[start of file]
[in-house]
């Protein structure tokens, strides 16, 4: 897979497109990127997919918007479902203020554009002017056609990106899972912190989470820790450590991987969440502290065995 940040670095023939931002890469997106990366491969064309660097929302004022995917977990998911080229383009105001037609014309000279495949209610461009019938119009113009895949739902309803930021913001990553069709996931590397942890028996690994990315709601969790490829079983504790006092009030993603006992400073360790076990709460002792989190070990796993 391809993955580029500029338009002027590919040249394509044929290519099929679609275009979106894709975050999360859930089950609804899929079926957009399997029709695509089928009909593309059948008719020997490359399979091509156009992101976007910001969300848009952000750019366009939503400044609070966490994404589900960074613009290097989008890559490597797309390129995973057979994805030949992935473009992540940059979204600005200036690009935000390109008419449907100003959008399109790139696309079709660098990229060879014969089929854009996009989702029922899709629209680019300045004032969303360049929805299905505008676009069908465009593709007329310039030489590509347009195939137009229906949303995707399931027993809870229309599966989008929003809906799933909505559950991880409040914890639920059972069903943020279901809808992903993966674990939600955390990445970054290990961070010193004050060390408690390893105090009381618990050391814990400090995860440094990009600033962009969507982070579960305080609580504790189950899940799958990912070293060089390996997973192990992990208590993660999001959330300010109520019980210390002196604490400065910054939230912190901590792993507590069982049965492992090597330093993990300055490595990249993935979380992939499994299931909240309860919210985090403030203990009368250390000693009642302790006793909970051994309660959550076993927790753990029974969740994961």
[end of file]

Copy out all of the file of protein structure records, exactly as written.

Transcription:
[in-house]
């Protein structure tokens, strides 16, 4: 897979497109990127997919918007479902203020554009002017056609990106899972912190989470820790450590991987969440502290065995 940040670095023939931002890469997106990366491969064309660097929302004022995917977990998911080229383009105001037609014309000279495949209610461009019938119009113009895949739902309803930021913001990553069709996931590397942890028996690994990315709601969790490829079983504790006092009030993603006992400073360790076990709460002792989190070990796993 391809993955580029500029338009002027590919040249394509044929290519099929679609275009979106894709975050999360859930089950609804899929079926957009399997029709695509089928009909593309059948008719020997490359399979091509156009992101976007910001969300848009952000750019366009939503400044609070966490994404589900960074613009290097989008890559490597797309390129995973057979994805030949992935473009992540940059979204600005200036690009935000390109008419449907100003959008399109790139696309079709660098990229060879014969089929854009996009989702029922899709629209680019300045004032969303360049929805299905505008676009069908465009593709007329310039030489590509347009195939137009229906949303995707399931027993809870229309599966989008929003809906799933909505559950991880409040914890639920059972069903943020279901809808992903993966674990939600955390990445970054290990961070010193004050060390408690390893105090009381618990050391814990400090995860440094990009600033962009969507982070579960305080609580504790189950899940799958990912070293060089390996997973192990992990208590993660999001959330300010109520019980210390002196604490400065910054939230912190901590792993507590069982049965492992090597330093993990300055490595990249993935979380992939499994299931909240309860919210985090403030203990009368250390000693009642302790006793909970051994309660959550076993927790753990029974969740994961």